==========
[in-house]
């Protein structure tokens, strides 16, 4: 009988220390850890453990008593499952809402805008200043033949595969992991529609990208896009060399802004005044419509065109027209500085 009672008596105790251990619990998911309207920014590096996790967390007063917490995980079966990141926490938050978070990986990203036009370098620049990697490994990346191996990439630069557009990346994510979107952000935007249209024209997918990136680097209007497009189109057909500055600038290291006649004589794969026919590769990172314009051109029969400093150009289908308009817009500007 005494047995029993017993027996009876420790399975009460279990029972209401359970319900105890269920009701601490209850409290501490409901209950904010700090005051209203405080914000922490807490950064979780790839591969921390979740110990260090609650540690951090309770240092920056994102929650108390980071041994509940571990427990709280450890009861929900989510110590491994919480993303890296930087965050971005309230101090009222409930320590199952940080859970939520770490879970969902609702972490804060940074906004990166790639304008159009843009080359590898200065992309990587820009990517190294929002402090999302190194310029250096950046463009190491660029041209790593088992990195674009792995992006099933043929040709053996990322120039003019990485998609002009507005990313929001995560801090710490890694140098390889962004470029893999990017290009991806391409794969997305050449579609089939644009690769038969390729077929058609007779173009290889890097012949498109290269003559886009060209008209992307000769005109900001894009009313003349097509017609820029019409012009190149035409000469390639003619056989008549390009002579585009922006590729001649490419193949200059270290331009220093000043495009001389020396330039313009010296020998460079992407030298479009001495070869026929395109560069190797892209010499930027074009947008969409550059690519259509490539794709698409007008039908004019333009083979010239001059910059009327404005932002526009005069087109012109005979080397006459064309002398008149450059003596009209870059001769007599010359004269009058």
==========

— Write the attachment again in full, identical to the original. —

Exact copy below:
[in-house]
């Protein structure tokens, strides 16, 4: 009988220390850890453990008593499952809402805008200043033949595969992991529609990208896009060399802004005044419509065109027209500085 009672008596105790251990619990998911309207920014590096996790967390007063917490995980079966990141926490938050978070990986990203036009370098620049990697490994990346191996990439630069557009990346994510979107952000935007249209024209997918990136680097209007497009189109057909500055600038290291006649004589794969026919590769990172314009051109029969400093150009289908308009817009500007 005494047995029993017993027996009876420790399975009460279990029972209401359970319900105890269920009701601490209850409290501490409901209950904010700090005051209203405080914000922490807490950064979780790839591969921390979740110990260090609650540690951090309770240092920056994102929650108390980071041994509940571990427990709280450890009861929900989510110590491994919480993303890296930087965050971005309230101090009222409930320590199952940080859970939520770490879970969902609702972490804060940074906004990166790639304008159009843009080359590898200065992309990587820009990517190294929002402090999302190194310029250096950046463009190491660029041209790593088992990195674009792995992006099933043929040709053996990322120039003019990485998609002009507005990313929001995560801090710490890694140098390889962004470029893999990017290009991806391409794969997305050449579609089939644009690769038969390729077929058609007779173009290889890097012949498109290269003559886009060209008209992307000769005109900001894009009313003349097509017609820029019409012009190149035409000469390639003619056989008549390009002579585009922006590729001649490419193949200059270290331009220093000043495009001389020396330039313009010296020998460079992407030298479009001495070869026929395109560069190797892209010499930027074009947008969409550059690519259509490539794709698409007008039908004019333009083979010239001059910059009327404005932002526009005069087109012109005979080397006459064309002398008149450059003596009209870059001769007599010359004269009058």